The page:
Trying to change stereotypes is the new stereotype. It might even be the new black.
Several years ago, a librarian who really, really hates this blog and claims she never reads it despite the evidence that she clearly does made a call for more “diversity” in librarianship. If I recall correctly, her call was really for more homosexual librarians.
I don’t know if anyone has studied this, but I bet homosexuals are already represented in librarianship out of proportion to the general population. I know plenty of gay and lesbian librarians, and librarianship is a profession where gay and lesbian librarians are accepted for what they are, which is librarians.
Librarianship attracts a lot of frumpy introverts, but at least they’re not bigots.
In response to her call, I pointed out that with the huge proportion of middle-aged white women in librarianship, we needed a different sort of diversity. In short, librarianship needs more hot, straight guys.
If you don’t believe me, look around your library or at a library conference. Do you see a lot of hot, straight guys? Exactly.
But now, we have some, since several of them are represented in Men of the Stacks. I don’t think they’re all straight, and they’re not all necessarily “hot,” but they’ll do.
In case you missed the worldwide coverage in such authoritative news sources as the Guardian, the Los Angeles Times, and the Oprah blog, Men of the Stacks is a male pin-up calendar full of librarians. They’re men. Some are in stacks, some are in slacks, and at least two are in their bathrooms. And the January Man in the Stacks has the hottest and the most amusing picture of the bunch.
The good news, besides some of the photos themselves, is that all the proceeds from the calendar are dedicated to the It Gets Better Project, designed to let bullied gay and lesbian teens know that there’s life after high school.
It’s a good project, and I think you’d have to be a pretty nasty human being to prefer homosexual teens commit suicide to trying to get them to feel better about their lives. Plus, it’s not something you’d expect a bunch of male librarians putting out a calendar to benefit. After all, they could have sent the money to ALA to help benefit Band Books Week.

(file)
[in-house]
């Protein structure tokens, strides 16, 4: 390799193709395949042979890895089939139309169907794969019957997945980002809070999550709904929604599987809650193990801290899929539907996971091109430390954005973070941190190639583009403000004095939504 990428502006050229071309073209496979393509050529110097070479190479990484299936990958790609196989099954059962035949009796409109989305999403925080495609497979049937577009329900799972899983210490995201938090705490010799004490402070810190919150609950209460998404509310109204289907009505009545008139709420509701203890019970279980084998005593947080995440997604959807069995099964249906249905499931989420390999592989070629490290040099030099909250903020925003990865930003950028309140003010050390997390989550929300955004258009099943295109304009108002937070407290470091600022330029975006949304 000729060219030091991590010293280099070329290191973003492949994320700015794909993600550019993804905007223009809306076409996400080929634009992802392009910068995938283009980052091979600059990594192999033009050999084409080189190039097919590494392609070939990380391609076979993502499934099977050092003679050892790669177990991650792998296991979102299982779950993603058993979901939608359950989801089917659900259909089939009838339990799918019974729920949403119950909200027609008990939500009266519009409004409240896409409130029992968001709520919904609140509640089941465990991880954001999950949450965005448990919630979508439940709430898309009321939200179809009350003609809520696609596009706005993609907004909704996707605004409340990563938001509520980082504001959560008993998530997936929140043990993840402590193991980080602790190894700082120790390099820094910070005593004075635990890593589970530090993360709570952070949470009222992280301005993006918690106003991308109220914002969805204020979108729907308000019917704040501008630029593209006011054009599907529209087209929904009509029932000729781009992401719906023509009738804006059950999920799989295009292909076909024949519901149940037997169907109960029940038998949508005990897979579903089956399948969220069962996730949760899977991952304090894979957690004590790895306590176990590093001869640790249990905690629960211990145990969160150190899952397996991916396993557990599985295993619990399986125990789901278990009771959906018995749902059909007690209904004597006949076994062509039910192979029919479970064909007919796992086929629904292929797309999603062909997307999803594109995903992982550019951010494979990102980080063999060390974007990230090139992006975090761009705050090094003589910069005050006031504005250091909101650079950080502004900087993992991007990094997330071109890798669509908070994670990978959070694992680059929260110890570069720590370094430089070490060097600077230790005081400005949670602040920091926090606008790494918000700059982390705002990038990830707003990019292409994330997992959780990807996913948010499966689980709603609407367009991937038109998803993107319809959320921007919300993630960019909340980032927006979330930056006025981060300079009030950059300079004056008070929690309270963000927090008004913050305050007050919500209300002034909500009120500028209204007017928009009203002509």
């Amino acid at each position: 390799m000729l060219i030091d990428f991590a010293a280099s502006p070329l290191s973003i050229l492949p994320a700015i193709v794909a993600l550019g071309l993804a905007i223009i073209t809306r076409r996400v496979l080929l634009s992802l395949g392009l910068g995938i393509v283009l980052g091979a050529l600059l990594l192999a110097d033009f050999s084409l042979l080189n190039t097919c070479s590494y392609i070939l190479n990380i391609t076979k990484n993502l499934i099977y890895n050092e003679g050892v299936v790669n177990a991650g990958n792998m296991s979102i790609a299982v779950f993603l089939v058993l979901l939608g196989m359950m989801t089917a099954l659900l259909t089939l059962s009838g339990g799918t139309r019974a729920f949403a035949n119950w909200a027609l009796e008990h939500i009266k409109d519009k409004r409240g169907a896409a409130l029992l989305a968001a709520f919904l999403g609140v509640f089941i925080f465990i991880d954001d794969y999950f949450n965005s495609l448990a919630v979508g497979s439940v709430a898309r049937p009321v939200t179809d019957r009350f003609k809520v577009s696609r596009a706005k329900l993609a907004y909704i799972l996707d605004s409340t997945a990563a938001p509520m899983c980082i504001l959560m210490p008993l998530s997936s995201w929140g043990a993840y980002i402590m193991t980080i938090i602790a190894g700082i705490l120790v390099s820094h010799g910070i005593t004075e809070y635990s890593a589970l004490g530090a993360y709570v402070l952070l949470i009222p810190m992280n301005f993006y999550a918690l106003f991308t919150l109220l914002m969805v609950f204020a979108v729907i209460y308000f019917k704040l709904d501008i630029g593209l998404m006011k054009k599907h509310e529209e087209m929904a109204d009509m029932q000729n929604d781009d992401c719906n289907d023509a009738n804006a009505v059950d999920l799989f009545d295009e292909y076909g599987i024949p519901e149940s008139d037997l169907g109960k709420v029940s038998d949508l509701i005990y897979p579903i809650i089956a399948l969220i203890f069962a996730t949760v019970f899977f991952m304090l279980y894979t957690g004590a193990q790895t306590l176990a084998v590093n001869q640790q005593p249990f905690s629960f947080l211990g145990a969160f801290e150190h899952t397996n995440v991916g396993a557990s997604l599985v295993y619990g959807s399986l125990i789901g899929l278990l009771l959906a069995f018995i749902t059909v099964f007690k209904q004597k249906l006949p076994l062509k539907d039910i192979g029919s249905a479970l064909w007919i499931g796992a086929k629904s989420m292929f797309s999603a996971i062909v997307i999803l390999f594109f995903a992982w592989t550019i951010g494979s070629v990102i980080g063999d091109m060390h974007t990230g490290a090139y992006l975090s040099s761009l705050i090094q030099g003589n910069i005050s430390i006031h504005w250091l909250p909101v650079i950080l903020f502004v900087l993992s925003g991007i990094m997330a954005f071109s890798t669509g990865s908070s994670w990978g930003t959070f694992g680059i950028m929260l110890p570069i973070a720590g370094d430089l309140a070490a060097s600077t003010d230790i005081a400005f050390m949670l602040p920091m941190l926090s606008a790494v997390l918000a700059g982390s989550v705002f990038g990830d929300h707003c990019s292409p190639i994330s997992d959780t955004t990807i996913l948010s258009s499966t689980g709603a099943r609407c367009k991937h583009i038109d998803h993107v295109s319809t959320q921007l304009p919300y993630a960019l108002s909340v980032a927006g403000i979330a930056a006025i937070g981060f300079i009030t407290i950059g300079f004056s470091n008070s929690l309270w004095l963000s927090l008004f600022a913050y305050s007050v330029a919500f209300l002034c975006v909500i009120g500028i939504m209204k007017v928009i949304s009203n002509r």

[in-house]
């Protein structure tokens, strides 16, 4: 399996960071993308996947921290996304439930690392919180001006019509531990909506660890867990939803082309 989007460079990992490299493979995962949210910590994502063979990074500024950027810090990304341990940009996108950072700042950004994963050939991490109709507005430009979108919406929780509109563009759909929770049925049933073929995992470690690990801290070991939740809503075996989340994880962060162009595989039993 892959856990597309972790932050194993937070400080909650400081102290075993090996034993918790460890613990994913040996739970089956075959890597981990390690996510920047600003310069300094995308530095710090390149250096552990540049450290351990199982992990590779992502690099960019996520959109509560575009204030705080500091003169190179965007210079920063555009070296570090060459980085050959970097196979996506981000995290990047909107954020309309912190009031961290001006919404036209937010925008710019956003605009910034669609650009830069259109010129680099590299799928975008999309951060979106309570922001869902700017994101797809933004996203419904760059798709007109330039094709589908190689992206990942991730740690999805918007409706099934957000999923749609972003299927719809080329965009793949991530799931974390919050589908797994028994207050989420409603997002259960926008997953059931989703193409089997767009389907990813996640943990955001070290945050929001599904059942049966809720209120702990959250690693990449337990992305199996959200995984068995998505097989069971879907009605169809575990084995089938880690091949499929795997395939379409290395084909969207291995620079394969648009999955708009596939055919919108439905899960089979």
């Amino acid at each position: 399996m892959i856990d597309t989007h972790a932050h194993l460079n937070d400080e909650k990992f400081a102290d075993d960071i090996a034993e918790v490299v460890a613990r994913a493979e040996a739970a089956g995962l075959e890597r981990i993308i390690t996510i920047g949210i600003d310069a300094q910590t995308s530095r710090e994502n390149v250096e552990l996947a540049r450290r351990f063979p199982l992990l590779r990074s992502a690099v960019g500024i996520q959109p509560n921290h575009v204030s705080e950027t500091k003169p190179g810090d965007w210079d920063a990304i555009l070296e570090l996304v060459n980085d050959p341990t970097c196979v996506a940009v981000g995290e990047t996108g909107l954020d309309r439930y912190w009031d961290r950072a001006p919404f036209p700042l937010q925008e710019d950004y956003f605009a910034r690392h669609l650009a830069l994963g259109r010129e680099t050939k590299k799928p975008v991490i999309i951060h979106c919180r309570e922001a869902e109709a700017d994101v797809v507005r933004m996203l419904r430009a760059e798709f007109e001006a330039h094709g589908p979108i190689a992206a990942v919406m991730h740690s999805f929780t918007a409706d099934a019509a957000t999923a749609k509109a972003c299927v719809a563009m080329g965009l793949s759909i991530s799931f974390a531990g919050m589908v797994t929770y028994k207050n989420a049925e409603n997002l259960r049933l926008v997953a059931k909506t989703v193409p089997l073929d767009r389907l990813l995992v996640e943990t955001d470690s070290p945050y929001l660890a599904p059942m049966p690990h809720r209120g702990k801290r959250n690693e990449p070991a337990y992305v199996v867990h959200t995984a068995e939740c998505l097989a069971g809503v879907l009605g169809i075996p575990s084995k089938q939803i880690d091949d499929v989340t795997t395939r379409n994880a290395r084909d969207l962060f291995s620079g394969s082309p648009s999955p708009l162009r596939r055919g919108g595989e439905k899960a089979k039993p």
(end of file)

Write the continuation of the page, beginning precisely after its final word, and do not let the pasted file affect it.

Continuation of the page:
Unfortunately, the calendar is doing something I expected as soon as I saw the website home page. It’s trying to change librarian stereotypes.
There is an entire population of professional librarians out there who disagree with the way the library profession is perceived in contemporary media outlets and in the historical consciousness of the American mind. Different people and different associations will use different means to try to change those perceptions. This is ours.
To that, I can only say, “yawn, what a pointless waste of time.” You’re not changing the stereotype of librarians at all. All anyone has to do is walk into a library and they’ll see that librarians don’t generally look like you.
Of course if people hung around libraries, they’d realize the traditional stereotype of a librarian is wrong. It’s not a bespectacled shusher in a bun. The stereotypical librarian is a middle-aged white woman in comfortable clothes and sensible shoes, a little overweight, with glasses and bad hair. If it is a male librarian, it’s going to be a male version of the female stereotype, except with more facial hair.
That’s the stereotype I use at ALA when my friends and I play “spot the librarian,” and I’m really good at that game.
Thus, I applaud anything emphasizing hot guys in librarianship, and anything that helps a good cause, but really, guys, you should have just put out the calendar and let it stand on its own.
Putting out a calendar like this and saying it’s trying to dispel librarian stereotypes? Why, that’s the most stereotypical thing of all.